Sunday, May 22, 2016

You Are Supposed to be Offended



Some background: there is an American football team with a team nickname that has been the target of Social Justice Warriors for a few decades – sometime with more intensity, sometimes with less.  The Washington Redskins – a nickname deemed racist and offensive to Native Americans (well, I don’t know that they were native)…er…American Indians (they aren’t from India)…er…well, you know what I mean.

There has been a big push lately regarding the name – legal battles over the trademark, a push by the city of Washington, DC (the team would like to build a new stadium in the city) to change the name, etc.

Well, guess what?

Nine in 10 Native Americans say they are not offended by the Washington Redskins name, according to a new Washington Post poll that shows how few ordinary Indians have been persuaded by a national movement to change the football team’s moniker.

This result from this most recent poll mirrors a 2004 poll by the Annenberg Public Policy.

Responses to The Post’s questions about the issue were broadly consistent regardless of age, income, education, political party or proximity to reservations.

Seven in ten did not find the word disrespectful; eight in ten said they would not be offended if they were called by this name.

I guess they don’t realize that they are supposed to be offended:

The results — immediately…denounced by prominent Native American leaders — could make it that much harder for anti-name activists to pressure Redskins officials…. Suzan Harjo, the lead plaintiff in the first case challenging the team’s trademark protections, dismissed The Post’s findings.

In fact, it is a who’s who of SJWs who feel the 90% are just plain wrong:

[The movement for a name change has garnered] support from President Obama, 50 Democratic U.S. senators, dozens of sports broadcasters and columnists, several newspaper editorial boards (including The Post’s), a civil rights organization that works closely with the National Football League and tribal leaders throughout Indian Country.

The owner of the team, Daniel Snyder, vows never to change the name – he has been consistent throughout his entire tenure as owner.  As testimony to the religious fervor of those who deem it their business to right the wrongs that are virtually imperceptible to the supposed victim group:

Activists, however, have argued that the billionaire must act if even a small minority of Indians are insulted by the term.

To satisfy this almost imperceptible victim group, the vast majority must, instead, be harmed:

Their responses to The Post poll were unambiguous: Few objected to the name, and some voiced admiration.

But their view doesn’t matter.

The Post interviewed more than two dozen of the survey participant:

“I’m proud of being Native American and of the Redskins,” said Barbara Bruce, a Chippewa teacher who has lived on a North Dakota reservation most of her life. “I’m not ashamed of that at all. I like that name.”

This next part is funny:

Bruce, 70, has for four decades taught her community’s schoolchildren, dozens of whom have gone on to play for the Turtle Mountain Community High School Braves.

They call themselves the Braves!

Some attribute the results of the poll to a low self-esteem within the larger community.  Others see much bigger issues as the main contributors to the problems in the community:

Those interviewed highlighted again and again other challenges to their communities that they consider much more urgent than an NFL team’s name: substandard schools, substance abuse, unemployment.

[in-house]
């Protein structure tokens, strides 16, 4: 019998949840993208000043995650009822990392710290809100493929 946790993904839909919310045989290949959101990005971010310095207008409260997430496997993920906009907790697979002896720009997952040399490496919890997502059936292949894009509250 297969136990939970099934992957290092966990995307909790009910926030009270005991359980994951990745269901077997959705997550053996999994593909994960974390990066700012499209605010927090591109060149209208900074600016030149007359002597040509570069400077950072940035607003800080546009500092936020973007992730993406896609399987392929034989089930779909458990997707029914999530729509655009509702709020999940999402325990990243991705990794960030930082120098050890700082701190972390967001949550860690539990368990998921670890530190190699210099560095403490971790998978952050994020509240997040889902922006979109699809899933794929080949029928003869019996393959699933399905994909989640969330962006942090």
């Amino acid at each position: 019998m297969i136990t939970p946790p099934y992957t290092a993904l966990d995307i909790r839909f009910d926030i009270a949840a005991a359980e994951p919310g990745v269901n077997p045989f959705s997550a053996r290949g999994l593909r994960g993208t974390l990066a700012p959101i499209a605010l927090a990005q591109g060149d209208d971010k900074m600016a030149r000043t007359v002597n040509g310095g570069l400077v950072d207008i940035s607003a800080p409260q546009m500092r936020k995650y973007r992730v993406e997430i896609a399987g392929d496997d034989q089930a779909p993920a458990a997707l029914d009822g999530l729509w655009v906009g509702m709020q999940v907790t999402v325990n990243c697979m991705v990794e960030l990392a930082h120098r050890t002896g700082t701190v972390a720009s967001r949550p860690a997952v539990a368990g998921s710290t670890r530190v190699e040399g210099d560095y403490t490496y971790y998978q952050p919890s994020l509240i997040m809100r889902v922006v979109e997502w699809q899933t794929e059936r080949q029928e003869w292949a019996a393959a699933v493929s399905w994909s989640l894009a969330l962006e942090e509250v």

Conclusion

What goes unsaid and remains unsaid: the treatment of this group by the US military and government over the last two centuries – and especially since the end of the Civil War – ranks right up there with some of the worst colonial episodes in western history. 

Take a poll of Native Americans regarding this – I suspect the results will be damning to those who view America as exceptional.

Friday, May 20, 2016

Jacob Hornberger, I See You



Jacob Hornberger has written a column on open borders. He doesn’t mention my name, but it is pretty clear to whom he is writing.  I won’t go through Hornberger’s post line by line; instead, I will focus on his challenge.  Forgive the lengthy quote, but the full challenge must be presented:

Consider the following hypothetical. Ever since I presented it many years ago, there has not been one single libertarian advocate of government-controlled borders who has ever been able to refute the principles set forth in the hypothetical. Unless and until any libertarian advocate of government-controlled borders successfully refutes the principles set forth in this hypothetical, the government-controlled borders paradigm will continue to stand as fatally flawed.

Two brothers own adjoining ranches in New Mexico, one on the Mexican side of the border and one on the U.S. side. There is no fence dividing the ranches. There is only an imaginary line known as the U.S.-Mexico border, which also demarks the property line between the two ranches. There is a U.S. highway that runs east-west and abuts the northern border of the U.S. brother’s property. The highway is located 10 miles from the border.

One day, the American brother invites the Mexican brother to come to his home for dinner. The Mexican brother accepts.

Under libertarian principles, do they have the right to do that? Of course they do. Their actions are entirely peaceful. They’re not burglarizing, stealing, murdering, or otherwise violating the libertarian non-aggression principle.

Is the Mexican brother guilty of trespass? Of course not. Trespass is when a person goes onto another person’s property without the owner’s consent and permission. The Mexican brother is going to where he has been invited.

The principles (including the principles that are implied) can’t be refuted, because the principles are pure libertarian theory (absent the coincident state border between their properties, as there is no way to derive state borders from libertarian theory).  If all we need do is agree on theory, we can stop here.